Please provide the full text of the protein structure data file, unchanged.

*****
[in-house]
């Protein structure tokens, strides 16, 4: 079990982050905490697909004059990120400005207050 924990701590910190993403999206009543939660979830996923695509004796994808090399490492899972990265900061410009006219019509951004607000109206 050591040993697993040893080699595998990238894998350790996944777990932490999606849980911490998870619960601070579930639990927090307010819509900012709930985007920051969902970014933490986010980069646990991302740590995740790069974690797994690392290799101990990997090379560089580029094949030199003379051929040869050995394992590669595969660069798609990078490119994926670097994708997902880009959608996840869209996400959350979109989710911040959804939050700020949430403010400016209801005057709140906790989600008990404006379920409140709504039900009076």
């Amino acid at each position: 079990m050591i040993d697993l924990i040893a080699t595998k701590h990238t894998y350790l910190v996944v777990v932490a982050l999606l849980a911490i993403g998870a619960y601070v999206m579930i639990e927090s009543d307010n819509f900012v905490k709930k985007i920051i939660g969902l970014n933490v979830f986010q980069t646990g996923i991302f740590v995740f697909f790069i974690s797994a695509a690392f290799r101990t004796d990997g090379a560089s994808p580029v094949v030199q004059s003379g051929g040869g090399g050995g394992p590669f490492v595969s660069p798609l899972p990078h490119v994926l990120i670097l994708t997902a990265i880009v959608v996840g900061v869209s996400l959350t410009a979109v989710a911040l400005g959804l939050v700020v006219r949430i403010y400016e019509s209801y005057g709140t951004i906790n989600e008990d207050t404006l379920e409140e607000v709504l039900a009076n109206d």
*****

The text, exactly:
[in-house]
């Protein structure tokens, strides 16, 4: 079990982050905490697909004059990120400005207050 924990701590910190993403999206009543939660979830996923695509004796994808090399490492899972990265900061410009006219019509951004607000109206 050591040993697993040893080699595998990238894998350790996944777990932490999606849980911490998870619960601070579930639990927090307010819509900012709930985007920051969902970014933490986010980069646990991302740590995740790069974690797994690392290799101990990997090379560089580029094949030199003379051929040869050995394992590669595969660069798609990078490119994926670097994708997902880009959608996840869209996400959350979109989710911040959804939050700020949430403010400016209801005057709140906790989600008990404006379920409140709504039900009076």
């Amino acid at each position: 079990m050591i040993d697993l924990i040893a080699t595998k701590h990238t894998y350790l910190v996944v777990v932490a982050l999606l849980a911490i993403g998870a619960y601070v999206m579930i639990e927090s009543d307010n819509f900012v905490k709930k985007i920051i939660g969902l970014n933490v979830f986010q980069t646990g996923i991302f740590v995740f697909f790069i974690s797994a695509a690392f290799r101990t004796d990997g090379a560089s994808p580029v094949v030199q004059s003379g051929g040869g090399g050995g394992p590669f490492v595969s660069p798609l899972p990078h490119v994926l990120i670097l994708t997902a990265i880009v959608v996840g900061v869209s996400l959350t410009a979109v989710a911040l400005g959804l939050v700020v006219r949430i403010y400016e019509s209801y005057g709140t951004i906790n989600e008990d207050t404006l379920e409140e607000v709504l039900a009076n109206d």